Along with Confederate flags, the men and women who recently gathered before the Virginia Museum of Fine Arts carried signs proclaiming “Heritage Not Hate.” Theirs, they said, was an “open and visible protest against those who attacked us, ours flags, our ancestors, or our Heritage.” How, Nicole Maurantonio wondered, did “not hate” square with a “heritage” grounded in slavery? How do so-called neo-Confederates distance themselves from the actions and beliefs of white supremacists while clinging to the very symbols and narratives that tether the Confederacy to the history of racism and oppression in America? The answer, Maurantonio discovers, is bound up in the myth of Confederate exceptionalism—a myth whose components, proponents, and meaning this timely and provocative book explores.
The narrative of Confederate exceptionalism, in this analysis, updates two uniquely American mythologies—the Lost Cause and American exceptionalism—blending their elements with discourses of racial neoliberalism to create a seeming separation between the Confederacy and racist systems. Incorporating several methods and drawing from a range of sources—including ethnographic observations, interviews, and archival documents—Maurantonio examines the various people, objects, and rituals that contribute to this cultural balancing act. Her investigation takes in “official” modes of remembering the Confederacy, such as the monuments and building names that drive the discussion today, but it also pays attention to the more mundane and often subtle ways in which the Confederacy is recalled. Linking the different modes of commemoration, her work bridges the distance that believers in Confederate exceptionalism maintain; while situated in history from the Civil War through the civil rights era, the book brings much-needed clarity to the constitution, persistence, and significance of this divisive myth in the context of our time.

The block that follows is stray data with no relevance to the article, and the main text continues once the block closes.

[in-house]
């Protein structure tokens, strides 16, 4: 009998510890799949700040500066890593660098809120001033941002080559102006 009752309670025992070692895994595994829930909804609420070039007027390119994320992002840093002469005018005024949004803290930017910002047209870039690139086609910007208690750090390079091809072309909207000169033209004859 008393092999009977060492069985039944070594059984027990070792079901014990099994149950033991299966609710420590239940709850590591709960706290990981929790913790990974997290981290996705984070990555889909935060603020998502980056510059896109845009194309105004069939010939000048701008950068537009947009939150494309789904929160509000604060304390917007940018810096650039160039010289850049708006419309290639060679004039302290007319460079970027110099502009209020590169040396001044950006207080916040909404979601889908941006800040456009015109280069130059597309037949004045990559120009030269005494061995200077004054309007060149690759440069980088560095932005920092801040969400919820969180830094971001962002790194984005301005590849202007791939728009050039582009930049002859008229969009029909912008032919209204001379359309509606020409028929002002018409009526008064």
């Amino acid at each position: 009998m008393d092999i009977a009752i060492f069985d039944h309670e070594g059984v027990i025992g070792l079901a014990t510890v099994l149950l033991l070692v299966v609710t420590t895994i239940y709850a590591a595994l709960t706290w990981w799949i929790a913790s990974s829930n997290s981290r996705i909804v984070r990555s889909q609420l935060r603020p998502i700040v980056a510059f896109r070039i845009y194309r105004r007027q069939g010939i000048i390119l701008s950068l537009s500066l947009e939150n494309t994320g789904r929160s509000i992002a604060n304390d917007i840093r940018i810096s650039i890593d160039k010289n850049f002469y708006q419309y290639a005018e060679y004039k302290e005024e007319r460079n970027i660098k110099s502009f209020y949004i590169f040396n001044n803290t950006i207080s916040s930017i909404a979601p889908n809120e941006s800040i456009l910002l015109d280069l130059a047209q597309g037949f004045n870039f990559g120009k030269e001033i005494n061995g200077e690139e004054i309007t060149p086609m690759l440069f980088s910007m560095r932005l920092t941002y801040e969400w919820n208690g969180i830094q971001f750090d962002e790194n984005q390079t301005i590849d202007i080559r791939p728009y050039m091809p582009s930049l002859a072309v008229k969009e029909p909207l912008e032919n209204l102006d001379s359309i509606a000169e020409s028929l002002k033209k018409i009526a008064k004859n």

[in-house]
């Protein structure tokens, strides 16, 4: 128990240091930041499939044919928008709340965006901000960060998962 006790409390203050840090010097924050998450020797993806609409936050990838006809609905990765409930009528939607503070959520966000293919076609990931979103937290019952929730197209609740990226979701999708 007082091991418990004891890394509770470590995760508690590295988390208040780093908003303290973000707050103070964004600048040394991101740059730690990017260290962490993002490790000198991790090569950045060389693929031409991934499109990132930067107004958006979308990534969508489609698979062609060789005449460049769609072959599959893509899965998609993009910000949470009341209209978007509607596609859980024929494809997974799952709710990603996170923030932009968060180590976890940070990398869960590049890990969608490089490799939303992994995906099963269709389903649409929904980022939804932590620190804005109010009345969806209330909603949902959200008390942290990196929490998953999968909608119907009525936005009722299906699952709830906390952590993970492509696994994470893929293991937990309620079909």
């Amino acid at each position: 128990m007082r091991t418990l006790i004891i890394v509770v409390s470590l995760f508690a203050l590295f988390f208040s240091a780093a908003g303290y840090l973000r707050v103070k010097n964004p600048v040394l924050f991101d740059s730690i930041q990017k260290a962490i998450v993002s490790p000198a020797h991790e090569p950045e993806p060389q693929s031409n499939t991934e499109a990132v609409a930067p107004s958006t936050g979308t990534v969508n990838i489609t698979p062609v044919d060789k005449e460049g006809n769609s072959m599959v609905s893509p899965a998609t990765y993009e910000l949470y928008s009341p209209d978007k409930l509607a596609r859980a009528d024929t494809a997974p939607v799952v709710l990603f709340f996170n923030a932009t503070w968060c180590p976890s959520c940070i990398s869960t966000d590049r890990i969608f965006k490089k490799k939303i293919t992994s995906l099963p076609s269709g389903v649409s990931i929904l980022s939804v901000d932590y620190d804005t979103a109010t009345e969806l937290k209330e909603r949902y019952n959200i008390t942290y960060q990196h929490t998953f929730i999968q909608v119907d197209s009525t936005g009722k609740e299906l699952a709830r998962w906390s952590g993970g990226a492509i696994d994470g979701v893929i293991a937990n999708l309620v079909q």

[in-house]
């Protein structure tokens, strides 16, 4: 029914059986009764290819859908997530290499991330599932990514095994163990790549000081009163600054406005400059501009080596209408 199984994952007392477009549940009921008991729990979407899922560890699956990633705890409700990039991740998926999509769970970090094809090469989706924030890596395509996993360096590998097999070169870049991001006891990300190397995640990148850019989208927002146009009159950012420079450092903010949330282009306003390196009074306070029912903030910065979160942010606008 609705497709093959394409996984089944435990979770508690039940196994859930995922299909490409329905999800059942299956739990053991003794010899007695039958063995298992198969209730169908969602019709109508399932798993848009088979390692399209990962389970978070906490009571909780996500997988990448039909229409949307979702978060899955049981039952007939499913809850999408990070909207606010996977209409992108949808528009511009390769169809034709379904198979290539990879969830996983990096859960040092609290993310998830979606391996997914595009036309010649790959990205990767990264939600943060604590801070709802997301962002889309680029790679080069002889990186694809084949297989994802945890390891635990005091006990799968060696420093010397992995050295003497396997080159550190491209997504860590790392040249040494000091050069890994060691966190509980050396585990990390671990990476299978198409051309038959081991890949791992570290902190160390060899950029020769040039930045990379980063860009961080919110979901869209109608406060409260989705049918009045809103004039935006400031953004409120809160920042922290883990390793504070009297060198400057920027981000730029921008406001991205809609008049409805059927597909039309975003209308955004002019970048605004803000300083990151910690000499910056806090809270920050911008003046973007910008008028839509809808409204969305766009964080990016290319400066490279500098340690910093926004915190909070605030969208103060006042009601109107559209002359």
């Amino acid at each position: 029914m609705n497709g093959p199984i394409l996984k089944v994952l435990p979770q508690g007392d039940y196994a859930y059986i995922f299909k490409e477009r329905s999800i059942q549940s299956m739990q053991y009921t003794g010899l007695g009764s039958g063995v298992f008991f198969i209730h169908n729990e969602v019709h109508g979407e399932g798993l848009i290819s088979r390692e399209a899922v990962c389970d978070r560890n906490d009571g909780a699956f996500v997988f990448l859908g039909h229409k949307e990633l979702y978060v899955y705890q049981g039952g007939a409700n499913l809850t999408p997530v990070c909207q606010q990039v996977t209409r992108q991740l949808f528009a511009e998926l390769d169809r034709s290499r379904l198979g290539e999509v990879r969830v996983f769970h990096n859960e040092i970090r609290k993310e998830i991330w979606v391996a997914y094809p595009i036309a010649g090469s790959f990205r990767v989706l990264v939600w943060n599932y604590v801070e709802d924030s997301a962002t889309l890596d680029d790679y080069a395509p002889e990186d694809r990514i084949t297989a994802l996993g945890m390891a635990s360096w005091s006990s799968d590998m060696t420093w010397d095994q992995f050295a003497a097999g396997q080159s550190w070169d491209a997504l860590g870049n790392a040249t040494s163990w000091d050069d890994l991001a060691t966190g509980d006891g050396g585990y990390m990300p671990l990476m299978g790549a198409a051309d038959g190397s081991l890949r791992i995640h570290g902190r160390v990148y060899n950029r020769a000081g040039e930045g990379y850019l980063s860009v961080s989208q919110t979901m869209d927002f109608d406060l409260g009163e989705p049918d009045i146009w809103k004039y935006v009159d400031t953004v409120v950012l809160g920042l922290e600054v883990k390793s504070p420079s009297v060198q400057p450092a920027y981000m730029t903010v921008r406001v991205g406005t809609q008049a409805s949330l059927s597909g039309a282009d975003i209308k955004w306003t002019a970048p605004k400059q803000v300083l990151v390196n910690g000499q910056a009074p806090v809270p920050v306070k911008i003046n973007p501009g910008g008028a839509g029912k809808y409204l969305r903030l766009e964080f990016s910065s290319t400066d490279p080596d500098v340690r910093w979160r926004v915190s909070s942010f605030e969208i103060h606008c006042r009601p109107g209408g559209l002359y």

About the Author
Nicole Maurantonio is associate professor of rhetoric and communication studies and American studies at the University of Richmond. She is the coeditor, with David W. Park, of Communicating Memory & History.